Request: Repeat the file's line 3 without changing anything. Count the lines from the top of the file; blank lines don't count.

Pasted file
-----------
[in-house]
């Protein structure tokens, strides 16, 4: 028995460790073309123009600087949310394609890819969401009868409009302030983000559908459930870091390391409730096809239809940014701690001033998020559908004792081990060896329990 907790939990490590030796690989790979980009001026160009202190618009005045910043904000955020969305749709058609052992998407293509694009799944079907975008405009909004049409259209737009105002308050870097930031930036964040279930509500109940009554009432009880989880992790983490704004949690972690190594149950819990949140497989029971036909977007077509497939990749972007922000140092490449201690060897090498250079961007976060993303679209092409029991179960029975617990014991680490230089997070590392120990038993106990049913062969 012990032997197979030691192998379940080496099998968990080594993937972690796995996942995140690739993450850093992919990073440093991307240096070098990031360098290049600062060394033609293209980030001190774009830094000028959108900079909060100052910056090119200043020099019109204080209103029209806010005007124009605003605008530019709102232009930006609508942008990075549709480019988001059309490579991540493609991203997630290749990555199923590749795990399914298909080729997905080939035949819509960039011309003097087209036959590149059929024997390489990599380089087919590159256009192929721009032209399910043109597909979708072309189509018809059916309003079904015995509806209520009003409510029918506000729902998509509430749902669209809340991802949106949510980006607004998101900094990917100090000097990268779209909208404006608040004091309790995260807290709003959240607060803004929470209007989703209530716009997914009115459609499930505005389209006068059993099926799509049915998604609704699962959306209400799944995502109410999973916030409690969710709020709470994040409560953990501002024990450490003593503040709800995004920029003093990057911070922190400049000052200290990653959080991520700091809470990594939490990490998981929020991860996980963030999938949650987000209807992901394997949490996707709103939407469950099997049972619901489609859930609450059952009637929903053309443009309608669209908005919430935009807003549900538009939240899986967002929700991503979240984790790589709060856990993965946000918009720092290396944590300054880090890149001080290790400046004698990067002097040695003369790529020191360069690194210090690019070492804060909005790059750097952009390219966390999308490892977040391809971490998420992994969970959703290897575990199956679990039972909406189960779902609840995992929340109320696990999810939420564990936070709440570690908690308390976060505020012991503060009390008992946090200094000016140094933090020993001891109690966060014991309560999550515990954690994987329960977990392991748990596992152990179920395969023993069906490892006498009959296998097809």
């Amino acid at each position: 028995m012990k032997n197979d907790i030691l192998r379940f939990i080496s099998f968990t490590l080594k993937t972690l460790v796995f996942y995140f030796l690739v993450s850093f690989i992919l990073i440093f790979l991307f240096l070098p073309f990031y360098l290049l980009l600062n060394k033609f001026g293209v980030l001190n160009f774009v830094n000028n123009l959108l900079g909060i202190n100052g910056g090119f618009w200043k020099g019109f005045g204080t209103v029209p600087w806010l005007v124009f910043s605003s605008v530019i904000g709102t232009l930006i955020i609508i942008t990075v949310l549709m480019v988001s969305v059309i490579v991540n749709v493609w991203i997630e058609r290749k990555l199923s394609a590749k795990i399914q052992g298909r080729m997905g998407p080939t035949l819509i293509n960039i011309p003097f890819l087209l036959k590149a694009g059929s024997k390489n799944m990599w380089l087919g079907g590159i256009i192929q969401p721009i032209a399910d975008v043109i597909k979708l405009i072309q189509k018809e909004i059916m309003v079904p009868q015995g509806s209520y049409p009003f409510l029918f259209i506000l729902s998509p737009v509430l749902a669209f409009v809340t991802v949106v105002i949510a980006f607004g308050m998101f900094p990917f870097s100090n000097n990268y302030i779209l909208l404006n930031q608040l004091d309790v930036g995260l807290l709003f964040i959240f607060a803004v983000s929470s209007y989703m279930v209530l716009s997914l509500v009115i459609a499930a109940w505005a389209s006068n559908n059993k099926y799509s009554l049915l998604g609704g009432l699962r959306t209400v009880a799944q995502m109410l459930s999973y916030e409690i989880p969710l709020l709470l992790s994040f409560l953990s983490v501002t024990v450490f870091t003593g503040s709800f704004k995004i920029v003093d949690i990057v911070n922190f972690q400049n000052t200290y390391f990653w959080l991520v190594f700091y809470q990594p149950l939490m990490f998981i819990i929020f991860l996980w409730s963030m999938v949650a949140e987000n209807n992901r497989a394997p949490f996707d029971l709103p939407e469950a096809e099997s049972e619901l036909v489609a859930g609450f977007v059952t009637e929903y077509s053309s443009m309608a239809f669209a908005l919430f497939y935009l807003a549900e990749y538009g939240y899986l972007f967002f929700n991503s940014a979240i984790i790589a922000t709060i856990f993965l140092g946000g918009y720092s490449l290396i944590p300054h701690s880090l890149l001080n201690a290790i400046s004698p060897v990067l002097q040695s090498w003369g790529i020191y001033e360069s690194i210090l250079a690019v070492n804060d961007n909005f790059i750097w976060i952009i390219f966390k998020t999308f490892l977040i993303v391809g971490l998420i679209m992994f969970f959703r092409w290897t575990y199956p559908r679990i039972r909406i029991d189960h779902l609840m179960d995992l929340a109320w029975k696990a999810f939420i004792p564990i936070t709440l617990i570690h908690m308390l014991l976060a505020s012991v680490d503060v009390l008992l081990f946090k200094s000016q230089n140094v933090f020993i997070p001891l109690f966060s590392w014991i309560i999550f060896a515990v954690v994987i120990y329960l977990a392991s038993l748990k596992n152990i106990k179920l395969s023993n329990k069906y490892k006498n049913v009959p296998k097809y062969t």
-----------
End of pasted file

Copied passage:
């Amino acid at each position: 028995m012990k032997n197979d907790i030691l192998r379940f939990i080496s099998f968990t490590l080594k993937t972690l460790v796995f996942y995140f030796l690739v993450s850093f690989i992919l990073i440093f790979l991307f240096l070098p073309f990031y360098l290049l980009l600062n060394k033609f001026g293209v980030l001190n160009f774009v830094n000028n123009l959108l900079g909060i202190n100052g910056g090119f618009w200043k020099g019109f005045g204080t209103v029209p600087w806010l005007v124009f910043s605003s605008v530019i904000g709102t232009l930006i955020i609508i942008t990075v949310l549709m480019v988001s969305v059309i490579v991540n749709v493609w991203i997630e058609r290749k990555l199923s394609a590749k795990i399914q052992g298909r080729m997905g998407p080939t035949l819509i293509n960039i011309p003097f890819l087209l036959k590149a694009g059929s024997k390489n799944m990599w380089l087919g079907g590159i256009i192929q969401p721009i032209a399910d975008v043109i597909k979708l405009i072309q189509k018809e909004i059916m309003v079904p009868q015995g509806s209520y049409p009003f409510l029918f259209i506000l729902s998509p737009v509430l749902a669209f409009v809340t991802v949106v105002i949510a980006f607004g308050m998101f900094p990917f870097s100090n000097n990268y302030i779209l909208l404006n930031q608040l004091d309790v930036g995260l807290l709003f964040i959240f607060a803004v983000s929470s209007y989703m279930v209530l716009s997914l509500v009115i459609a499930a109940w505005a389209s006068n559908n059993k099926y799509s009554l049915l998604g609704g009432l699962r959306t209400v009880a799944q995502m109410l459930s999973y916030e409690i989880p969710l709020l709470l992790s994040f409560l953990s983490v501002t024990v450490f870091t003593g503040s709800f704004k995004i920029v003093d949690i990057v911070n922190f972690q400049n000052t200290y390391f990653w959080l991520v190594f700091y809470q990594p149950l939490m990490f998981i819990i929020f991860l996980w409730s963030m999938v949650a949140e987000n209807n992901r497989a394997p949490f996707d029971l709103p939407e469950a096809e099997s049972e619901l036909v489609a859930g609450f977007v059952t009637e929903y077509s053309s443009m309608a239809f669209a908005l919430f497939y935009l807003a549900e990749y538009g939240y899986l972007f967002f929700n991503s940014a979240i984790i790589a922000t709060i856990f993965l140092g946000g918009y720092s490449l290396i944590p300054h701690s880090l890149l001080n201690a290790i400046s004698p060897v990067l002097q040695s090498w003369g790529i020191y001033e360069s690194i210090l250079a690019v070492n804060d961007n909005f790059i750097w976060i952009i390219f966390k998020t999308f490892l977040i993303v391809g971490l998420i679209m992994f969970f959703r092409w290897t575990y199956p559908r679990i039972r909406i029991d189960h779902l609840m179960d995992l929340a109320w029975k696990a999810f939420i004792p564990i936070t709440l617990i570690h908690m308390l014991l976060a505020s012991v680490d503060v009390l008992l081990f946090k200094s000016q230089n140094v933090f020993i997070p001891l109690f966060s590392w014991i309560i999550f060896a515990v954690v994987i120990y329960l977990a392991s038993l748990k596992n152990i106990k179920l395969s023993n329990k069906y490892k006498n049913v009959p296998k097809y062969t």